For the "Do Now" today, I am giving students time to get into costume, read over their evidence, and arrange the room for Friar Lawrence's trial as a culminating assessment for Romeo and Juliet. Over the past couple of weeks, we have read the play and viewed Baz Luhrmann's production of the play. Today, I will be assessing their understanding of the play with a performance assessment. The purpose of the mock trial is to try Friar Lawrence for involuntary manslaughter. The prosecution will argue that Friar Lawrence was responsible for the deaths of Romeo and Juliet due to his negligence. They will participate as bailiff, judge, jury, witnesses, defense attorney, and prosecuting attorney.
I chose to do this performance assessment because I think it is a great way for students to demonstrate their presentation skills (CCSS.ELA-Literacy.SL.9-10.4), speaking and listening, and ability to state and defend evidence (CCSS.ELA-Literacy.SL.9-10.1.a).
During the mock trial, my role is minimal. The judge will lead the court through opening statements, calling of witnesses and closing statements (CCSS.ELA-Literacy.SL.9-10.4). I will be using the mock trial judging form on pg. of 16.
We selected roles for the trial by having students volunteer for the roles. Then, I made random selections (names in a basket) to make the final decision. Believe it or not, I had to do this because so many students were anxious to play the roles.
As we are listening to the testimony, I will be listening for textual evidence (CCSS.ELA-Literacy.RL.9-10.1) as the witnesses and attorneys state their questions and recount the events in Romeo and Juliet. This will force students to prove what they are saying with evidence. They will be allowed to bring notes up to the witness stand. Attorneys will have their notes at their respective desks as well.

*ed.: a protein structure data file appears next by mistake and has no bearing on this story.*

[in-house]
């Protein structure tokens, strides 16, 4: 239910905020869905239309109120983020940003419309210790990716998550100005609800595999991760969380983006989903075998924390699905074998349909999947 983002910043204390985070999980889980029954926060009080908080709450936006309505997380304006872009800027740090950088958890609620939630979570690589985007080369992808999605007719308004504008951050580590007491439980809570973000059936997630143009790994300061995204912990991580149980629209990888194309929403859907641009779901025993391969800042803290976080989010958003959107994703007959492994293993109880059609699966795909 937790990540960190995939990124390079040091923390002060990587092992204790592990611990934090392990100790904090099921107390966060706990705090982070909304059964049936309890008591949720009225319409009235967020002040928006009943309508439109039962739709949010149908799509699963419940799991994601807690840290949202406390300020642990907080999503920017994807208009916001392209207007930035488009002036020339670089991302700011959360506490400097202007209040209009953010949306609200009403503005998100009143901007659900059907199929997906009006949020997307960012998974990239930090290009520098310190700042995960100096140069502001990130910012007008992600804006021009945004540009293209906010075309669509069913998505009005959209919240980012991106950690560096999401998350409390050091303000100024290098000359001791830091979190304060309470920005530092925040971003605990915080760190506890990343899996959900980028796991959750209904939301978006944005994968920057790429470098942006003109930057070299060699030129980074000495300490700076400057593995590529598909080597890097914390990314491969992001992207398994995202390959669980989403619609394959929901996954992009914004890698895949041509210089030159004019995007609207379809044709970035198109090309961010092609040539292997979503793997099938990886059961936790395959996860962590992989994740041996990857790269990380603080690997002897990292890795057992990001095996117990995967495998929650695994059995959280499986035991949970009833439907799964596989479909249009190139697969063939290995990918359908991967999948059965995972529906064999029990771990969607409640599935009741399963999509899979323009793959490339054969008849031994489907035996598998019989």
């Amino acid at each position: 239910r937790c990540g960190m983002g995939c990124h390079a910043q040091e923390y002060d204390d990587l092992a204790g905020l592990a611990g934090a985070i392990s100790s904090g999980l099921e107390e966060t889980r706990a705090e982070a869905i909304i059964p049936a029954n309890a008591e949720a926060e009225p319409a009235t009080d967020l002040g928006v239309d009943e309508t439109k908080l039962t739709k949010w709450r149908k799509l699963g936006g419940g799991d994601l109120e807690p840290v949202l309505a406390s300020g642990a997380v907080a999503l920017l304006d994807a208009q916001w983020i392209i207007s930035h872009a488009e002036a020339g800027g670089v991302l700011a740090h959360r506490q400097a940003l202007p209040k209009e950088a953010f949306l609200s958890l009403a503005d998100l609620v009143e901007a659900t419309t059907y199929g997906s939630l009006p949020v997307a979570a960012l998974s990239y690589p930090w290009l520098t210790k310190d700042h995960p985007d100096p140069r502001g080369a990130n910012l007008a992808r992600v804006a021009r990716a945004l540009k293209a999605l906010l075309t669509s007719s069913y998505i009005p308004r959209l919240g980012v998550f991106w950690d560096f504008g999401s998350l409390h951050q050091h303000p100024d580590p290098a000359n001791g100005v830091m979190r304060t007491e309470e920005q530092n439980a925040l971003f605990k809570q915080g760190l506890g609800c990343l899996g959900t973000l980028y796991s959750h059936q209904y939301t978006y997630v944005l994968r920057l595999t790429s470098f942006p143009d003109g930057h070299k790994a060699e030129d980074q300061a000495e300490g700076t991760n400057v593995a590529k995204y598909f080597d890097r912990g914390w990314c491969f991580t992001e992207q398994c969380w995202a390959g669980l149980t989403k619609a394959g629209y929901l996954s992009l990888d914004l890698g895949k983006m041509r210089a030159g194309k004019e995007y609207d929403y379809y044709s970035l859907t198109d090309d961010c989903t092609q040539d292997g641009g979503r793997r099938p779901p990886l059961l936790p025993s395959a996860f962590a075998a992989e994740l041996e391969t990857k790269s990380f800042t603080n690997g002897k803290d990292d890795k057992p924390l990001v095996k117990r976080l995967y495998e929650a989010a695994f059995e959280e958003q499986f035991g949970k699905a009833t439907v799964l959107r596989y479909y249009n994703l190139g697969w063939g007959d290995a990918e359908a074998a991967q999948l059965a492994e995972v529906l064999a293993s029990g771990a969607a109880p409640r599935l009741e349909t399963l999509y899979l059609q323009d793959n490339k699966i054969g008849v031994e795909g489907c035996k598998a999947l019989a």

Since there is nothing on the judging form for the judge, bailiff, and jury, I will be judging them by how well they perform their roles AND by the notes they will submit at the end of the trial. In fact, I 'll collect Opening Statement Notes, Jury Notes, and summary notes from everyone so that I have a record of their participation when I begin to assign grades for this assignment. As an incentive, I told students that if they came to court dressed up, they could earn extra credit.
Highlights of the trial
The bailiff swears in all of the witnesses before they take the stand.
Opening Statements get the trial underway.
The Nurse takes the stand takes the stand for the prosecution.
The defense cross examines a witness.
The defense poses for a pic before the verdict.
The jury finds Friar Lawrence guilty!
Friar Lawrence gets escorted out of the courtroom.
After the jury delivers the verdict, we will poll the jury (CCSS.ELA-Literacy.SL.9-10.1.b) to see why they came to their decision. These jurors will have deliberated out in the hall and taken a vote to determine Friar Lawrence's fate, so any of them should be able to explain their reasoning using evidence from the text and from the trial.